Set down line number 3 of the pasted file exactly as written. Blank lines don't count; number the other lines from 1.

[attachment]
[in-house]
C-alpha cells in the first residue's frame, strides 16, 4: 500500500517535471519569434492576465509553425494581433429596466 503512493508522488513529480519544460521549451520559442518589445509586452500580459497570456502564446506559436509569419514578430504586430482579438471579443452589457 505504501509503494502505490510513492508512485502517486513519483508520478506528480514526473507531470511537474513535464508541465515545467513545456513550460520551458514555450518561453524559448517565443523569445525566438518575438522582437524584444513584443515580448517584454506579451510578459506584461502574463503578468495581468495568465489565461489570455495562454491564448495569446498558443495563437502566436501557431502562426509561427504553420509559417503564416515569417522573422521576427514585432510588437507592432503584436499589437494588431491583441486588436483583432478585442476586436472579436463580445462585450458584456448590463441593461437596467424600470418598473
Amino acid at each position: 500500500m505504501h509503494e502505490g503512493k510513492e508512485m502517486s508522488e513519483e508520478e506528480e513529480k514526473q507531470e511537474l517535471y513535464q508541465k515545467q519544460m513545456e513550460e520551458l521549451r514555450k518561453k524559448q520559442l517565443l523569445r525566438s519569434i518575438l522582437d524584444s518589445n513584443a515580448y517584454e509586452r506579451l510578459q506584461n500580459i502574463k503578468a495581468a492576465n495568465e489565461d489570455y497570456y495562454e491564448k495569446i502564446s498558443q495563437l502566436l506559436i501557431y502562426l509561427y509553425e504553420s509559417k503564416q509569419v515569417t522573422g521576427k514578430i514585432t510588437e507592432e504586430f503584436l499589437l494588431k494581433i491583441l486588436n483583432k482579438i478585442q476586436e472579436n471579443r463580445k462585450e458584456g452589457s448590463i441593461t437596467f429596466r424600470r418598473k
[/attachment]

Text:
Amino acid at each position: 500500500m505504501h509503494e502505490g503512493k510513492e508512485m502517486s508522488e513519483e508520478e506528480e513529480k514526473q507531470e511537474l517535471y513535464q508541465k515545467q519544460m513545456e513550460e520551458l521549451r514555450k518561453k524559448q520559442l517565443l523569445r525566438s519569434i518575438l522582437d524584444s518589445n513584443a515580448y517584454e509586452r506579451l510578459q506584461n500580459i502574463k503578468a495581468a492576465n495568465e489565461d489570455y497570456y495562454e491564448k495569446i502564446s498558443q495563437l502566436l506559436i501557431y502562426l509561427y509553425e504553420s509559417k503564416q509569419v515569417t522573422g521576427k514578430i514585432t510588437e507592432e504586430f503584436l499589437l494588431k494581433i491583441l486588436n483583432k482579438i478585442q476586436e472579436n471579443r463580445k462585450e458584456g452589457s448590463i441593461t437596467f429596466r424600470r418598473k